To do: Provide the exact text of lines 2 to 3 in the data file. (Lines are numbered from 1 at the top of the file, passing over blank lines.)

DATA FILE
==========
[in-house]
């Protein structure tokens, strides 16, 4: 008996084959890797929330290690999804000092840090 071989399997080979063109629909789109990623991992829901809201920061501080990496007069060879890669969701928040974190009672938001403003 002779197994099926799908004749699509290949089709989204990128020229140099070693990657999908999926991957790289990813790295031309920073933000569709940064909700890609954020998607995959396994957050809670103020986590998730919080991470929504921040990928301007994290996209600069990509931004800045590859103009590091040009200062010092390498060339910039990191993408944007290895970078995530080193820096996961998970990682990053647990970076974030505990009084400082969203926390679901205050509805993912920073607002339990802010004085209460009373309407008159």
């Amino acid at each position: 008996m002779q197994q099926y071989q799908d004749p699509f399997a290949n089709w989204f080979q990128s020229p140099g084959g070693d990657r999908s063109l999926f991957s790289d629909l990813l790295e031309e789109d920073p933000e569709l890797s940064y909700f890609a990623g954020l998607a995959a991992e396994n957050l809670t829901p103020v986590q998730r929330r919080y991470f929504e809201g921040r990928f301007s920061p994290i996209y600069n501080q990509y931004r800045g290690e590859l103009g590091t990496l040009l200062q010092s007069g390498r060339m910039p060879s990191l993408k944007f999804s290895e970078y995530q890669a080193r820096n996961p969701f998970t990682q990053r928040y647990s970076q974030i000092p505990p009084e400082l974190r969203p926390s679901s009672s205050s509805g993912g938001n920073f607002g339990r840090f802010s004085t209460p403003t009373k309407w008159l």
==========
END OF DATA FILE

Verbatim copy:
């Protein structure tokens, strides 16, 4: 008996084959890797929330290690999804000092840090 071989399997080979063109629909789109990623991992829901809201920061501080990496007069060879890669969701928040974190009672938001403003 002779197994099926799908004749699509290949089709989204990128020229140099070693990657999908999926991957790289990813790295031309920073933000569709940064909700890609954020998607995959396994957050809670103020986590998730919080991470929504921040990928301007994290996209600069990509931004800045590859103009590091040009200062010092390498060339910039990191993408944007290895970078995530080193820096996961998970990682990053647990970076974030505990009084400082969203926390679901205050509805993912920073607002339990802010004085209460009373309407008159």
């Amino acid at each position: 008996m002779q197994q099926y071989q799908d004749p699509f399997a290949n089709w989204f080979q990128s020229p140099g084959g070693d990657r999908s063109l999926f991957s790289d629909l990813l790295e031309e789109d920073p933000e569709l890797s940064y909700f890609a990623g954020l998607a995959a991992e396994n957050l809670t829901p103020v986590q998730r929330r919080y991470f929504e809201g921040r990928f301007s920061p994290i996209y600069n501080q990509y931004r800045g290690e590859l103009g590091t990496l040009l200062q010092s007069g390498r060339m910039p060879s990191l993408k944007f999804s290895e970078y995530q890669a080193r820096n996961p969701f998970t990682q990053r928040y647990s970076q974030i000092p505990p009084e400082l974190r969203p926390s679901s009672s205050s509805g993912g938001n920073f607002g339990r840090f802010s004085t209460p403003t009373k309407w008159l």